Pastor and author Tony Evans says Christians should support Black History Month as a way to embrace unity and diversity within the church, saying “God does His best work” when the body of Christ is walking together.
Evans, pastor of Oak Cliff Bible Fellowship in Dallas, says in a new column for Relevant Magazine that he is sometimes asked by white friends what the purpose of Black History Month is. Those same friends, he says, also ask, “Shouldn’t we have White History Month, too?”
“That statement is usually followed up by a chuckle in an attempt to take the edge off of what has the potential of turning into an awkward conversation,” Evans, who is black, wrote.
Evans says he welcomes such conversations.
February is Black History Month.
“God has intentionally reconciled racially divided groups into one new man (Ephesians 2:14-15), uniting them into a new body (Ephesians 2:16), in order that the Church can function as one (Ephesians 2:13). When the Church functions as one, we boldly brag on God to a world in desperate need of experiencing Him,” Evans wrote.
“... The reason we haven’t solved the racial divide in America after hundreds of years is because people apart from God are trying to invent unity, while people who belong to God are not living out the unity we already possess. The result of both of these situations has been, and will continue to be, disastrous for our nation. Let alone disastrous for the witness of Christ to our nation.”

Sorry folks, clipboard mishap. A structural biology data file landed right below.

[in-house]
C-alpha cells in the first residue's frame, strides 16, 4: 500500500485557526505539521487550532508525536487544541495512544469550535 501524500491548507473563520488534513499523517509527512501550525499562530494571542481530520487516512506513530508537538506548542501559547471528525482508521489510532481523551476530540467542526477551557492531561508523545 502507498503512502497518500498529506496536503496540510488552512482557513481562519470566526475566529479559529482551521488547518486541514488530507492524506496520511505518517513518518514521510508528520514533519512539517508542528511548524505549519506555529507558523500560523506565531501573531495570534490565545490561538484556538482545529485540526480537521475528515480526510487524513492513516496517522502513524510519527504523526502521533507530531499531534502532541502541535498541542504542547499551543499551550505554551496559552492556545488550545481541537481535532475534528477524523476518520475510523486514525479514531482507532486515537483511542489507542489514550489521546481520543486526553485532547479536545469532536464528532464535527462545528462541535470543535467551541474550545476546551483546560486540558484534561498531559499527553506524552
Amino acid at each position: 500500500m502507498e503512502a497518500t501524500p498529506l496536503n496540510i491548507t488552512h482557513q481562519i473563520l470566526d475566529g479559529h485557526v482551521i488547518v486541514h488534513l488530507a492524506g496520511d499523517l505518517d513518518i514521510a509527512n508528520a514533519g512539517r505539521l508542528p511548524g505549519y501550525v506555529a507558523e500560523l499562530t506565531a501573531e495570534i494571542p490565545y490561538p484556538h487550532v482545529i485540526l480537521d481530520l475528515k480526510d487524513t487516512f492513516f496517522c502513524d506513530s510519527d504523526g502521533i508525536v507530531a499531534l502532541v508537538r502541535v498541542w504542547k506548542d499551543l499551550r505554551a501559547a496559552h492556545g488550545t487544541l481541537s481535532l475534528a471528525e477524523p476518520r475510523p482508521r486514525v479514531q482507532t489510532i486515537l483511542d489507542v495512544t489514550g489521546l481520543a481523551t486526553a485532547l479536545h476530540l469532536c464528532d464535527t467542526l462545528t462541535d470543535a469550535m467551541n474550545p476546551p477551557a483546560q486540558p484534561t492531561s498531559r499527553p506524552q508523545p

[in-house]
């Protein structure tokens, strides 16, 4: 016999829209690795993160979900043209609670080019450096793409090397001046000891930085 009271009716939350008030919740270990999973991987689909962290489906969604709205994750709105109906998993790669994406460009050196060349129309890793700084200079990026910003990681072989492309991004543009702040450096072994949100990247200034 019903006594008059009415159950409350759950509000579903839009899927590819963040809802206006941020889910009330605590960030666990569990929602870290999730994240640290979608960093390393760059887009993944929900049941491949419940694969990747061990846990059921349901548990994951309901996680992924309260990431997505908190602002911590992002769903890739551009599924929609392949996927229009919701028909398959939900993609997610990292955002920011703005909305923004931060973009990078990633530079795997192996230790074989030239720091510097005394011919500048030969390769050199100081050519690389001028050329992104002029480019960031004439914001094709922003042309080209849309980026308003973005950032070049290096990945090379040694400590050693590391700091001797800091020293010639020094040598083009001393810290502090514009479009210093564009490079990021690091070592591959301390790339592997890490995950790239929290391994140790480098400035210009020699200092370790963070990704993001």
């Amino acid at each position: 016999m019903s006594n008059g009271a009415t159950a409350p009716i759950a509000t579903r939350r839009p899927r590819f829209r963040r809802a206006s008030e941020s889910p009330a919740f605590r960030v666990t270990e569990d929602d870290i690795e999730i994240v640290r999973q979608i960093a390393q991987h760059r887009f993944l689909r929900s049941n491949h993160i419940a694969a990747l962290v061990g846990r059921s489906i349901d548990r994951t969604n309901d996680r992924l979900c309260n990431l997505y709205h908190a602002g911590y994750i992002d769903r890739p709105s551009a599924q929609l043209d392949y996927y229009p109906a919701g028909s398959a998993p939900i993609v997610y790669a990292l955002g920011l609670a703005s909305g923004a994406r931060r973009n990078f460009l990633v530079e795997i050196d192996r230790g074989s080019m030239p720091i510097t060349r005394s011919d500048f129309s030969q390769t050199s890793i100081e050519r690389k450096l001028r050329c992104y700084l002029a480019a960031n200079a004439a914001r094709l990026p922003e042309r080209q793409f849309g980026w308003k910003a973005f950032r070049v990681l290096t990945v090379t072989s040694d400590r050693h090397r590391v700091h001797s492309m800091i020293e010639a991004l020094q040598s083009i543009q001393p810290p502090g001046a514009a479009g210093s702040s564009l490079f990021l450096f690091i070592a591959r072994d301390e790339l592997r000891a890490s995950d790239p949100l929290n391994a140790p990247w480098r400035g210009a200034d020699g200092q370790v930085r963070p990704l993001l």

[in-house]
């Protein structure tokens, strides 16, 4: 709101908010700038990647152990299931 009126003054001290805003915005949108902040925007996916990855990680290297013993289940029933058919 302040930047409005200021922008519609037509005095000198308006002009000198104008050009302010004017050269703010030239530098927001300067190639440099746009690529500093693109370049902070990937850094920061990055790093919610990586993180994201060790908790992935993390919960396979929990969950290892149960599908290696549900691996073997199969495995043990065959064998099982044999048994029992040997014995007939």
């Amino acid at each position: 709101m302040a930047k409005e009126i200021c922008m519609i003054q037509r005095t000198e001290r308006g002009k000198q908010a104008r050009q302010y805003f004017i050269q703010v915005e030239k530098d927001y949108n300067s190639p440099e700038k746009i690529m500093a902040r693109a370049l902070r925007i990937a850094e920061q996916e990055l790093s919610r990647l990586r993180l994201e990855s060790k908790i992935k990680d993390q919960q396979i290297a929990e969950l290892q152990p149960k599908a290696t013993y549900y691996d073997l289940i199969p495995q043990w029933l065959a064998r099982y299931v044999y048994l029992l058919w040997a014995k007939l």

Comparing the church to a football team, Evans said a successful team consists of 11 players who “not only know who they are, but who also know who everyone else is.” That is, he said, they are “working together to reach the same goal.”
Evans was not taught about the accomplishments of black Americans when he was in school, he wrote.
“In my all-Black classrooms, I learned about white culture and white history,” he wrote. “I read about Paul Revere and his midnight ride. But what my teachers failed to mention was that on the night of Paul Revere’s ride, another man – a Black man named Wentworth Cheswell – also rode on behalf of our nation’s security. He rode north with the same exact message. Reading my Scofield Bible each week at church, I was reminded that we, as Blacks, were under a curse of slavery. After all, it wrongly referenced it in the notes in my Bible. What I didn’t learn was the rich heritage of people of color in the Bible, and even that there were Black men and women in the lineage of Jesus Christ.”
Without an “authentic self-awareness,” Evans wrote, “African-Americans often struggle as we seek to play on the same team toward the same goal in the body of Christ.”
“But my white brothers and sisters also need to be aware of who we are, and who God has created and positioned us to be at this critical time in our world,” Evans wrote. “Black History Month gives us an opportunity to familiarize ourselves with our own past in such a way that will enable us to embrace our diversity to its fullest, putting unity to use for good. When we do that – when we knowledgeably serve side by side – there will be no stopping what we can do in the name of Jesus Christ.”
Michael Foust has covered the intersection of faith and news for 20 years. His stories have appeared in Baptist Press, Christianity Today, The Christian Post, the Leaf-Chronicle, the Toronto Star and the Knoxville News-Sentinel.